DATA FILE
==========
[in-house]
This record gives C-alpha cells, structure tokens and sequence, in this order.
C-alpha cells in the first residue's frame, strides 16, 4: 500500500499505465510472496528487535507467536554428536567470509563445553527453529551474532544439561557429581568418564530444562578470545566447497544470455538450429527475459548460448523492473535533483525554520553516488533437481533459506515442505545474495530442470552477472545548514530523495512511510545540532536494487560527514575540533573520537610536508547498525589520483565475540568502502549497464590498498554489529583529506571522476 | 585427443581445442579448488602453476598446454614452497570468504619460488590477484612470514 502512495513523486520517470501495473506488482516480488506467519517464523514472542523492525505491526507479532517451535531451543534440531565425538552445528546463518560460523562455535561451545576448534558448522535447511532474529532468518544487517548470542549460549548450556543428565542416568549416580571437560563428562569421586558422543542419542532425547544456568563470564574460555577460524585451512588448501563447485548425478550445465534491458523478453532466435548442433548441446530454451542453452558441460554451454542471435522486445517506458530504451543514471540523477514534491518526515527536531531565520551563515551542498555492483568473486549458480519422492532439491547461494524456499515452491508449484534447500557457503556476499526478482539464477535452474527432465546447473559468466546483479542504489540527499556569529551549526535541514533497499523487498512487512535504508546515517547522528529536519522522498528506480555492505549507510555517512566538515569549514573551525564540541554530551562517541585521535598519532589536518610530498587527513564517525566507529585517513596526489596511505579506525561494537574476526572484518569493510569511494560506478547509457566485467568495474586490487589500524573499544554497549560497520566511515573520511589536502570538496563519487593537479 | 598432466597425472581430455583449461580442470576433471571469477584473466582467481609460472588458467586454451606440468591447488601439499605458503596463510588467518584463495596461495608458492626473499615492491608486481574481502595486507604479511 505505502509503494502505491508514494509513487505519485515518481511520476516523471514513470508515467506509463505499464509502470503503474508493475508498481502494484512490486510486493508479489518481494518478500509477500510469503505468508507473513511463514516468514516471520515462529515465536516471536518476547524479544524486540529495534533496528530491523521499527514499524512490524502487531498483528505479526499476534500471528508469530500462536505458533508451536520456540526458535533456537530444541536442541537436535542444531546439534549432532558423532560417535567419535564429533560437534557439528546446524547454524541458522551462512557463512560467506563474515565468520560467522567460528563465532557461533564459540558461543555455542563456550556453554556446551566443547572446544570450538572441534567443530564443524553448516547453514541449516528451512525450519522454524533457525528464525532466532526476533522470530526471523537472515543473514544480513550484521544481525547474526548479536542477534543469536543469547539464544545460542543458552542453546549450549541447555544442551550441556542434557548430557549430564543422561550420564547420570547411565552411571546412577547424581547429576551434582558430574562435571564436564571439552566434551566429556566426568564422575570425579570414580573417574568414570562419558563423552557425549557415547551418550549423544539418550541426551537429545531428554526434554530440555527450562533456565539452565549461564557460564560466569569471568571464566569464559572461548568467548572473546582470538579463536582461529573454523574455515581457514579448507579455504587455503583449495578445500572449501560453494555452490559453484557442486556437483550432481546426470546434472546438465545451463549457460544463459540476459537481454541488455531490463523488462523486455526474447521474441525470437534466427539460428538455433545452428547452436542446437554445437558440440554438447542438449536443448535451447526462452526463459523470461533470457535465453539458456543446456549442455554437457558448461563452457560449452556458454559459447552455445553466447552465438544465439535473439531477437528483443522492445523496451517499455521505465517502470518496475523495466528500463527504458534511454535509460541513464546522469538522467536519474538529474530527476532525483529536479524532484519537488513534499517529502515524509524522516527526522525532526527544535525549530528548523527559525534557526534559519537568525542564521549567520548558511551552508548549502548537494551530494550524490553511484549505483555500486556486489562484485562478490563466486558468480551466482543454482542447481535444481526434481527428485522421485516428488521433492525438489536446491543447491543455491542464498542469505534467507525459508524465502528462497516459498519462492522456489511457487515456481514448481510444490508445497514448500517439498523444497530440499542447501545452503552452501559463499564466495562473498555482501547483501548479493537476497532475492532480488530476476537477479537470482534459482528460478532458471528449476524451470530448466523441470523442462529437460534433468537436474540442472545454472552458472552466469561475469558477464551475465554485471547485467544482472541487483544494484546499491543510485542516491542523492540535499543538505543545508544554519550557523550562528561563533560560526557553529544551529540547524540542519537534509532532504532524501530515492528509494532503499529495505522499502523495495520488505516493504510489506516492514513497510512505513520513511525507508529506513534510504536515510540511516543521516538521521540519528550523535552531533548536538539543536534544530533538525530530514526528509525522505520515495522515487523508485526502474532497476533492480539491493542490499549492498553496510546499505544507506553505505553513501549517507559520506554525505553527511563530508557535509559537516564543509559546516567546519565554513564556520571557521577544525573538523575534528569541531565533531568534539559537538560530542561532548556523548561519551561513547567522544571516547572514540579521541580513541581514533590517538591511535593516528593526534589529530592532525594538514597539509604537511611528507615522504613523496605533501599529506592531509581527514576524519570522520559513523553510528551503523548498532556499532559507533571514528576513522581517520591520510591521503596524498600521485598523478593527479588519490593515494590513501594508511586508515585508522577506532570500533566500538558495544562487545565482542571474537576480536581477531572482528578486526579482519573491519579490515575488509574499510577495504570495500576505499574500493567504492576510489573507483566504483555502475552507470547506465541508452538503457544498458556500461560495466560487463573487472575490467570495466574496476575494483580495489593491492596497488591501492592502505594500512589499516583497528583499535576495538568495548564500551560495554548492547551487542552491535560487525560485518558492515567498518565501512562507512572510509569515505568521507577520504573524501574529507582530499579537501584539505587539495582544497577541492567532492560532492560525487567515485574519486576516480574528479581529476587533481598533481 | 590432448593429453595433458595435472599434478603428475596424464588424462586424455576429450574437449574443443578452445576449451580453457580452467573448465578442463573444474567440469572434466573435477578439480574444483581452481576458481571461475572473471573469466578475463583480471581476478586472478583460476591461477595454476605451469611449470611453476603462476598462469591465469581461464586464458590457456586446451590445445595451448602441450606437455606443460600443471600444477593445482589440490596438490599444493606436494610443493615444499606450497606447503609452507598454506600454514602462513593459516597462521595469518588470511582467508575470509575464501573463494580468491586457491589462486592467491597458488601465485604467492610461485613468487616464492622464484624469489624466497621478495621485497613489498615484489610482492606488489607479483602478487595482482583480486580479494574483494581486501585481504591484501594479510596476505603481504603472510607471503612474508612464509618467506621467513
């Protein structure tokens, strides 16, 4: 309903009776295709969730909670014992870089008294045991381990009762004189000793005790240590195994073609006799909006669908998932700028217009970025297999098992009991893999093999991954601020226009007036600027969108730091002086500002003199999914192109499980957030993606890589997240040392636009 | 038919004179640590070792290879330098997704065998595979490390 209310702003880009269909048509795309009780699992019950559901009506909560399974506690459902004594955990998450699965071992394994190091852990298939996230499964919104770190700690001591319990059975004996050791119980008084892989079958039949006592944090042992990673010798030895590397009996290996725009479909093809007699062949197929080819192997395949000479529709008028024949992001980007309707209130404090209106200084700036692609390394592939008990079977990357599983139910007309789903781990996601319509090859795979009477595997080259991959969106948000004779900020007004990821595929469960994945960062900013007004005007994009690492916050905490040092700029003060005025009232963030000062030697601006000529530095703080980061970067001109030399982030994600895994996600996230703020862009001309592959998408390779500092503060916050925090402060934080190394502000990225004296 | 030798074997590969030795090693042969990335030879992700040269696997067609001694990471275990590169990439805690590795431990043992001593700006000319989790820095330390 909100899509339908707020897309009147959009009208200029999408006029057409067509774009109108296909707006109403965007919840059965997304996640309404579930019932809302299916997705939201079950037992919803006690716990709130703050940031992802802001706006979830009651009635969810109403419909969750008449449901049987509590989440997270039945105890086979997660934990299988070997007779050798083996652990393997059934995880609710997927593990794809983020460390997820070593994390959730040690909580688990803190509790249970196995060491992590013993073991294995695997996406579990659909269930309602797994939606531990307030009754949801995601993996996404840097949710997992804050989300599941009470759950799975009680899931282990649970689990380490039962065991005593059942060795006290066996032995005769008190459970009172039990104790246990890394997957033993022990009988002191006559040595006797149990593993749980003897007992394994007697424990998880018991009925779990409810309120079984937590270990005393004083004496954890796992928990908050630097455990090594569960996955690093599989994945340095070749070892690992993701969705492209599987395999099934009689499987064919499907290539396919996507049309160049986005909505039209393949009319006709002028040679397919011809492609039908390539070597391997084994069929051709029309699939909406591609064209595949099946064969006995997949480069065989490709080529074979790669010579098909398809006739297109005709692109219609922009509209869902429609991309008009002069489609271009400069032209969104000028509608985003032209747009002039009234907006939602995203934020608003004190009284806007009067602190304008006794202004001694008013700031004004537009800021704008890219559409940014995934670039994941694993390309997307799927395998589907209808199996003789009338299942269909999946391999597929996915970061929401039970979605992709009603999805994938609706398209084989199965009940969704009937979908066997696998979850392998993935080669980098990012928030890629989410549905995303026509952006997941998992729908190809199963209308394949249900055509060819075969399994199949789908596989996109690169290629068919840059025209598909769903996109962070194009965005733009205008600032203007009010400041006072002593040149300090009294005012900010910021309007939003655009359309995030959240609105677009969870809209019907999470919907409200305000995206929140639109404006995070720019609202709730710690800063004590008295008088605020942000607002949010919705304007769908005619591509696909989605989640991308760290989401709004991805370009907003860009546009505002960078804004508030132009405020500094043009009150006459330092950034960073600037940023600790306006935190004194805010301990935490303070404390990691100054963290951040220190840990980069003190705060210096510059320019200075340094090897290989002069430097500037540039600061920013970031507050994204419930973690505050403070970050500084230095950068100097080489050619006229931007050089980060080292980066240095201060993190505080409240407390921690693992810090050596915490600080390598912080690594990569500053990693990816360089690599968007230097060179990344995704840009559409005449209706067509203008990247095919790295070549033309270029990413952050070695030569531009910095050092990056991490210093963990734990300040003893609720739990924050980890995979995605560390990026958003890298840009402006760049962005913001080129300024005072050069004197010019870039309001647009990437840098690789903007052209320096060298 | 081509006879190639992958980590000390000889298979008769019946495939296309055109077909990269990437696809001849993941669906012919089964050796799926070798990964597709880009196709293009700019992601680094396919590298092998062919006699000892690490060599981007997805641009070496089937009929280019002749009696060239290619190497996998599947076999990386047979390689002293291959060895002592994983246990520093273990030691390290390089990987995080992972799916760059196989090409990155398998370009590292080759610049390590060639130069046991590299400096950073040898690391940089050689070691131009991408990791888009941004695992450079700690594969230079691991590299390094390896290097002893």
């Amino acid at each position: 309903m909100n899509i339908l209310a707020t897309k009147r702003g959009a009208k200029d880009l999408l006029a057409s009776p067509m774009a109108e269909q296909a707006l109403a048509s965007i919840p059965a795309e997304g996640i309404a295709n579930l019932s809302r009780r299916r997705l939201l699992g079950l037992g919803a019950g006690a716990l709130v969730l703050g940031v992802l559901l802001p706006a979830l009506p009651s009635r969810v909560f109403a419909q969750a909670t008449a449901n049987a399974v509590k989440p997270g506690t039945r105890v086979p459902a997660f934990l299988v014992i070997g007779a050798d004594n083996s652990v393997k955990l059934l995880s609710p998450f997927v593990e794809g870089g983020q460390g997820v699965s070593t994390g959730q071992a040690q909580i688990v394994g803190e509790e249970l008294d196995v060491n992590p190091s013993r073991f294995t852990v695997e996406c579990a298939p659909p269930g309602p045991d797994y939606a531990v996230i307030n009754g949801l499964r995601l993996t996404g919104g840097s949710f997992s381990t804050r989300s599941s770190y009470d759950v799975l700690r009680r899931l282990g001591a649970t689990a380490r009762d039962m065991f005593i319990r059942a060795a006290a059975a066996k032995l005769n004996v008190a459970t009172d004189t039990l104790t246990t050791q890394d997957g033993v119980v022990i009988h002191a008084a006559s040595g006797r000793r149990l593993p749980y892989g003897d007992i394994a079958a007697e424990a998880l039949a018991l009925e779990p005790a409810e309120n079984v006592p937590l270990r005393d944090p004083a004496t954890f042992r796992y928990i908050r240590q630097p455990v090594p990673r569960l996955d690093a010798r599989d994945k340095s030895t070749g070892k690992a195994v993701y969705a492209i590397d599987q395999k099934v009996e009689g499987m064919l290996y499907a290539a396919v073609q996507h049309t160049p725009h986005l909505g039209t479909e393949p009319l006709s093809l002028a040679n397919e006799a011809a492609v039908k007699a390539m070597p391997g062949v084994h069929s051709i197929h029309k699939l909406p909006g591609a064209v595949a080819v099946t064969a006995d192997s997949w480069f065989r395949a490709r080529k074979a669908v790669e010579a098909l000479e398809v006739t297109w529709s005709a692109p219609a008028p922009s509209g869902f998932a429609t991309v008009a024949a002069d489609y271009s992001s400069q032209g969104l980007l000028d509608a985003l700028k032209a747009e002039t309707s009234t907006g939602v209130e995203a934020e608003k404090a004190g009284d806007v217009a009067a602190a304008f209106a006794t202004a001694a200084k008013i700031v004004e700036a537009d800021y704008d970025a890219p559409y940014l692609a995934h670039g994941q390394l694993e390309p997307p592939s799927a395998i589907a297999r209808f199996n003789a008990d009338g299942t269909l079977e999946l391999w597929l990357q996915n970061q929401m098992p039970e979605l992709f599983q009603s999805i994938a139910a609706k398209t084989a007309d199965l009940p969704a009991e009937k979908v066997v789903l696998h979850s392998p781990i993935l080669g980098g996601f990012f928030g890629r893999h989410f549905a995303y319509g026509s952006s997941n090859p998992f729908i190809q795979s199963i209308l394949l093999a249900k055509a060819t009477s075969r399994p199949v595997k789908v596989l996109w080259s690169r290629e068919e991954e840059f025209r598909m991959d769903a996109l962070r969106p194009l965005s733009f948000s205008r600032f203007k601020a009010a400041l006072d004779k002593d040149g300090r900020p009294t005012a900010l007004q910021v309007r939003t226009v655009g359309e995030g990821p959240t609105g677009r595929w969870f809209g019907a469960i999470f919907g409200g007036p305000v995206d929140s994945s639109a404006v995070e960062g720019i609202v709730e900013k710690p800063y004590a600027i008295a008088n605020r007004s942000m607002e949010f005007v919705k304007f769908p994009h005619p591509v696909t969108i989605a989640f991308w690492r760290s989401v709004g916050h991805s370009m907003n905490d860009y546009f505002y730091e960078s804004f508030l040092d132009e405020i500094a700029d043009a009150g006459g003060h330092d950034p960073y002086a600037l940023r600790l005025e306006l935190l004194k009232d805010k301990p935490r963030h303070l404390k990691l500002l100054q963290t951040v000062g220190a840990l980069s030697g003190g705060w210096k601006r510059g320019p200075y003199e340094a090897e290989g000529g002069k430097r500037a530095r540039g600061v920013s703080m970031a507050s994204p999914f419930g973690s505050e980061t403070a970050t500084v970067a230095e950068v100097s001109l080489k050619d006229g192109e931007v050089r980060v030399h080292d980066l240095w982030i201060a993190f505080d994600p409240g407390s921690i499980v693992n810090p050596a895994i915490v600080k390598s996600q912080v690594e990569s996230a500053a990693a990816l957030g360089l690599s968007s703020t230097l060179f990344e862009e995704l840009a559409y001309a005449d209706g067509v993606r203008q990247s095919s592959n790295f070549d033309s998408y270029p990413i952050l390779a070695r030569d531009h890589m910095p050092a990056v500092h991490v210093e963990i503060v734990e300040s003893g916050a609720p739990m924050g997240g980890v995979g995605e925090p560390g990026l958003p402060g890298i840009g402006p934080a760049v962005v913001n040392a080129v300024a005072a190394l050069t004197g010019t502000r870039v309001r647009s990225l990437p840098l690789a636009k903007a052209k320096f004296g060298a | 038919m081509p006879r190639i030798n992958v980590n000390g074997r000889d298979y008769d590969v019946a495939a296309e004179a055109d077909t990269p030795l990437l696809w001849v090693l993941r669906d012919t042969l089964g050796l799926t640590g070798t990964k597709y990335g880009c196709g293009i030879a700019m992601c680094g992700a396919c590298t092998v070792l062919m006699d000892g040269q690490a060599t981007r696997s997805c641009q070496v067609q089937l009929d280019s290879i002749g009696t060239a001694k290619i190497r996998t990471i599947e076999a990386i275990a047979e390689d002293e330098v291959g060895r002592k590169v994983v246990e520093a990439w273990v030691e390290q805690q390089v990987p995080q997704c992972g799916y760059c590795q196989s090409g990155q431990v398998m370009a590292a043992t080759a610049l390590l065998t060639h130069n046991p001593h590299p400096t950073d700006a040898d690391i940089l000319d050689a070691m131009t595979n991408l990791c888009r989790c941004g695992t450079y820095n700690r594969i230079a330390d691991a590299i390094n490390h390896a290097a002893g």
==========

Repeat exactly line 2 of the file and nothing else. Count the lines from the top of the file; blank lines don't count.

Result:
This record gives C-alpha cells, structure tokens and sequence, in this order.